6. The Message through Images

    Pomeroy's use of Lincoln's image and the accompanying title (Widow-Maker of the 19th Century and Republican Candidate for President) demonstrate a powerful trend still used today when trying to sway the public and showcase one's opinion. Have students think about the media's (particularly newspapers and web sites) powerful use of images and words and bring in examples to share with the class. Discuss with students which images tend to be most powerful. Is it difficult to find the meaning with the overabundance of information? Do people really pay attention any more? How are the boundaries being pushed today?

  7. Copperheads in Satirical Poetry

    Satire often effectively expresses political views. In addition to Pomeroy's satirical prose, poetry (part of an 1866 collection of Civil War poetry) can help students understand the tension that existed between Copperheads and Republicans. Pass out copies of poems, and read out loud to ensure student comprehension. Afterwards discuss the attached questions. As a creative writing exercise, have students compose two poems based on the different sides of a current, controversial public policy issue, such as affirmative action, bilingual education, or abortion. Woody Guthrie during the Great Depression, Tom Lehrer in the 1950s and 1960s and The Austin Lizards today are examples of singer/songwriters who have effectively utilized political satire in their lyrics.

Bibliography

Several primary source documents with suggested activities that relate to Camp Randall include:

  • "Arrival of Secession Prisoners." Wisconsin State Journal, 4/21/1862.
  • Cooke, Chauncey H. Soldier Boy's Letters to His Father and Mother, 1862-1865. Mondovi: The Mondovi Herald, c. 1919.
  • Cronk, John. Civil War letter to Charles Palmer. Madison, 1862. In the manuscript collection. State Historical Society of Wisconsin.
  • Favill, John. Certificates indicating reasons for medical deferments. Dane County, 1862. In Civil War Draft Records. State Historical Society of Wisconsin.
  • Letters written by doctors and acquaintances to help men called obtain exemption. Dane County, 1862. In Medical Correspondence. State Historical Society of Wisconsin.
  • "Matters at Camp Randall." Wisconsin Weekly Patriot, 4/26/1862.
  • Pomeroy, Marcus "Brick." "Abraham Lincoln." The La Crosse Daily Democrat, 8/15/1864.
  • Pomeroy, Marcus "Brick." "Look At It." The La Crosse Daily Democrat, 8/24/1864.
  • Salomon, Edward. Letters. Madison, 1862. In Volume 5- Series 33 of Governors Correspondence General 1838-1926. State Historical Society of Wisconsin
  • United States Office of the Provost Marshal General Board of Enrollment. Broadside listing the names of draft dodgers for the First District of Wisconsin. In the Historic Pamphlet Collection. State Historical Society Library.
  • Van Slyke, N.B. Detailed Drawing of Camp Randall, 1865. In Visual Archives WHi(X3)33886. State Historical Society of Wisconsin.
  • Vilas, Levi. Lists of men eligible for the 1862 militia draft. Dane County, 1862. In Civil War Draft Records. State Historical Society of Wisconsin.
  • "Visits to Camp Randall Discontinued." Wisconsin State Journal, 4/29/1862.

Other sources include:

  • "Camp Randall in the Civil War." Wisconsin Electronic Reader. (1998).
  • "Camp Randall Sent 70,000 Soldiers to Fight for the North." Wisconsin Then and Now. (1972): 6-7.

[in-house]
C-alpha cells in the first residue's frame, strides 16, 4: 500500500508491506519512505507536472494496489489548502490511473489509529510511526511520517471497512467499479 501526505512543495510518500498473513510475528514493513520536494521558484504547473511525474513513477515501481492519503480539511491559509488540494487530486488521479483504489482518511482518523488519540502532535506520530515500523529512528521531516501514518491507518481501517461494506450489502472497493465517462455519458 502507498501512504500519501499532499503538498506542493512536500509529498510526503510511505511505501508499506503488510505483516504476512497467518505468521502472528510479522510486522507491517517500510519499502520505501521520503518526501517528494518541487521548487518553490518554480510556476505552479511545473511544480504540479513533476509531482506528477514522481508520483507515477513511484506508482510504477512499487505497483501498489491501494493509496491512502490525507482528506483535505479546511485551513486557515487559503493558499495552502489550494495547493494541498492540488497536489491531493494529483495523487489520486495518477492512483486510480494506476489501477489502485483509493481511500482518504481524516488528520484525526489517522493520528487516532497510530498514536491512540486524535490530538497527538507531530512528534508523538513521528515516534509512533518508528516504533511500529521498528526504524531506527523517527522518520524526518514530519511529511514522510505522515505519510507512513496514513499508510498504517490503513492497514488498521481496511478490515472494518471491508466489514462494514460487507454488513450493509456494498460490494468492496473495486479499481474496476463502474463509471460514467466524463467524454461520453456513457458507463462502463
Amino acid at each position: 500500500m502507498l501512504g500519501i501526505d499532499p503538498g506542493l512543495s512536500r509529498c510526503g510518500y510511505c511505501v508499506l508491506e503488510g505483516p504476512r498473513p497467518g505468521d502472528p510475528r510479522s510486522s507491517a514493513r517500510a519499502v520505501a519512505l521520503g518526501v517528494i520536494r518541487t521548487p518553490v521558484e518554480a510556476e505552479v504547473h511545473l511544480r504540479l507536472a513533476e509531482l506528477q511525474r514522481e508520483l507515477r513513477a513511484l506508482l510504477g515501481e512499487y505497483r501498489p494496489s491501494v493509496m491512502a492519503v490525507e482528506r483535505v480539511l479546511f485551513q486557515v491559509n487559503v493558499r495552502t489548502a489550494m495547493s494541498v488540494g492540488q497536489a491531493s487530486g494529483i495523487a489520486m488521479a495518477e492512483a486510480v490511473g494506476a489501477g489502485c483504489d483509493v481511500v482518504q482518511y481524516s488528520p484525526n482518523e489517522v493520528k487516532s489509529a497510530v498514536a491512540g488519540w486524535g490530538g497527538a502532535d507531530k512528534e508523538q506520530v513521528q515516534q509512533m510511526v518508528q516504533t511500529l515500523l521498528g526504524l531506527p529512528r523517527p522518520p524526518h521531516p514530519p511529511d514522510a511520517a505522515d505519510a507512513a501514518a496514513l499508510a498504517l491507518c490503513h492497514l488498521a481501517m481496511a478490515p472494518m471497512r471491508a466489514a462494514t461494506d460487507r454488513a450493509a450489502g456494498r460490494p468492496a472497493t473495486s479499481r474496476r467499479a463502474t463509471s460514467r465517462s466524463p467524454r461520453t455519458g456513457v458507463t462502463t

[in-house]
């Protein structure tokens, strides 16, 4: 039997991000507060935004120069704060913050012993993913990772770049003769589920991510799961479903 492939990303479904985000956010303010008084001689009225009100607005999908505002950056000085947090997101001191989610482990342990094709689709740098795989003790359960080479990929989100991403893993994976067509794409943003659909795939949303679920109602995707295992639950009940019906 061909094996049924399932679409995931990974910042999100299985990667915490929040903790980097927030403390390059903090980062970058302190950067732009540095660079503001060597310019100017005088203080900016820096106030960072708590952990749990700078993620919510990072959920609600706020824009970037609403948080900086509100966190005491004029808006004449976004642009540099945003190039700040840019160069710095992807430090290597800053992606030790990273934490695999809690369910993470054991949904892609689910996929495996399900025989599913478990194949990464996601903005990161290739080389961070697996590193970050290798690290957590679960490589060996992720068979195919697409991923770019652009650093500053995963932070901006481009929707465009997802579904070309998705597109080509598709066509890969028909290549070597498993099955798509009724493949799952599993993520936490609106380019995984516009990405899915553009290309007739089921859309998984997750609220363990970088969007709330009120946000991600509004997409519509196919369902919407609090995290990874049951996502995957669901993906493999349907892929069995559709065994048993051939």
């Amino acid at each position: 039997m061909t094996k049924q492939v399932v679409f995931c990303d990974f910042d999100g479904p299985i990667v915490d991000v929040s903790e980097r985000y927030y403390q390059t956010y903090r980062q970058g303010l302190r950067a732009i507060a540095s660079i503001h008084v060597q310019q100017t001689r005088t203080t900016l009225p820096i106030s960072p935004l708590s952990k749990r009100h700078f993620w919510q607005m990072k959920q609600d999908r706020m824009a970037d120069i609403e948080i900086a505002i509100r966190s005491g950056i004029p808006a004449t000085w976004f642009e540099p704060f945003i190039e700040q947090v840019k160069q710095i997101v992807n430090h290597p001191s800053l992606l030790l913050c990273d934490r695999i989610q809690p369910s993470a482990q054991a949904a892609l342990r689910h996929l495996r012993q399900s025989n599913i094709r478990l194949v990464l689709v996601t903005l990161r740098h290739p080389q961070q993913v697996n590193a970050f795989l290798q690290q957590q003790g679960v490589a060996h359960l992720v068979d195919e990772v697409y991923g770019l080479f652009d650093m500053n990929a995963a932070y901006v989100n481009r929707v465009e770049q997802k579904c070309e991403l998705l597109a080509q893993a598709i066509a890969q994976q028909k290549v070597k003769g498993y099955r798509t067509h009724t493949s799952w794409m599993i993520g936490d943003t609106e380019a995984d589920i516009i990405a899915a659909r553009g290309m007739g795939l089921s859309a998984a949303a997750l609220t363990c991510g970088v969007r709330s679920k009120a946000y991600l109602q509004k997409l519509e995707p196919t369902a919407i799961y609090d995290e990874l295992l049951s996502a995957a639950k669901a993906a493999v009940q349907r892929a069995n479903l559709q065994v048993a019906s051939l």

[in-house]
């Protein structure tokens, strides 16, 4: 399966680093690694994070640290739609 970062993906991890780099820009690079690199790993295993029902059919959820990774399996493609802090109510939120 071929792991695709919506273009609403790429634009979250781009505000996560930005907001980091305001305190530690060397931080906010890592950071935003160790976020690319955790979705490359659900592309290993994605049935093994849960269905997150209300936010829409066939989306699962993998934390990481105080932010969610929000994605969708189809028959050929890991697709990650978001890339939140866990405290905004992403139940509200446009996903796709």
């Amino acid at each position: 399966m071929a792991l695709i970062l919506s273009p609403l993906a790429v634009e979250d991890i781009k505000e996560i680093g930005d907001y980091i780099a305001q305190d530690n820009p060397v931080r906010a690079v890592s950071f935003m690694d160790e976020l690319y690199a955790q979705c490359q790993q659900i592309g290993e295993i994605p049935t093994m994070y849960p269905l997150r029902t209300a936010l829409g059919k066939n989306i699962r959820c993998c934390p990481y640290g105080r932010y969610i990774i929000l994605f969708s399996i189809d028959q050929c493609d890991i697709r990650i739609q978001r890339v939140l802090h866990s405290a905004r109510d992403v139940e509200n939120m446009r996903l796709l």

• Cooke, Chauncey H. "Letters of a Badger Boy in Blue: Life at Old Camp Randall." Wisconsin Magazine of History. 4 (1920): 75-77.
  • Current, Richard N. The History of Wisconsin Volume II. The Civil War Era, 1848- 1873. Madison: The State Historical Society of Wisconsin, 1976.
  • Heberling, James R. The Boys at Forest Hill. Madison: J.R. Beberling, 1992.
  • Historic Madison, Inc., Forest Hill Cemetery Committee. A Biographical Guide to Forest Hill Cemetery, Madison, Wisconsin: The Ordinary and the Famous Women and Men Who Shaped Madison and the World. Madison: 1996.
  • Holzhueter, John. Madison during the Civil War Era: A Portfolio of Rare Photographs. Madison: The University of Wisconsin Press, 1997.
  • Klement, Frank. "'Brick' Pomeroy: Copperhead and Curmudgeon," Wisconsin Magazine of History, 35 Winter 1961, 106-113, 156-157.
  • Klement, Frank L. Wisconsin in the Civil War. Madison: The State Historical Society of Wisconsin, 1997.
  • Larsen, Lawrence H. "Draft Riot in Wisconsin, 1862," Civil War History, 7 December 1961: 421-423.
  • Malone, Bobbie. Back to the Beginnings: The Early Days of Dane County. Madison: Litho Productions, 1998.
  • Mattern, Carolyn J. Soldiers When They Go: The Story of Camp Randall, 1861-1865. Madison: The State Historical Society of Wisconsin, 1981.
  • Mollenhoff, David. Madison: A History of the Formative Years. Dubuque: Kendall/Hunt Publishing Company, 1982.
  • Nesbit, Robert. Wisconsin: A History. Madison: The University of Wisconsin Press, 1989.
  • Piersma, Matthew. "Confederate Prisoners Arrive at Camp Randall." The Bugle- Wisconsin Veterans Museum Foundation. 7:2, 1, 14.
  • Stevens, Michael E. and Steven B. Burg. Editing Historical Documents: A Handbook of Practice, Walnut Creek: AltaMira Press, 1997.
  • White, Richard Grant. Poetry of the Civil War. New York: The American News Company, 1866.

Standards

Wisconsin Model Academic Standards:
Standard B - History: Time, Continuity, and Change
REFERENCE NUMBERBY THE END OF GRADE 12 STUDENTS WILL
B.12.1 Explain different points of view on the same historical event, using data gathered from various sources, such as letters, journals, diaries, newspapers, government documents, and speeches
B.12.2 Analyze primary and secondary sources related to a historical question to evaluate their relevance, make comparisons, integrate new information with prior knowledge, and come to a reasoned conclusion
B.12.4 Assess the validity of different interpretations of significant historical events
B.12.8 Recall, select, and explain the significance of important people, their work, and their ideas in the areas of political and intellectual leadership

Credit

This lesson was developed by the Wisconsin Historical Society's Office of School Services for secondary-level classrooms. Please adapt to fit your students' needs.

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Primary Sources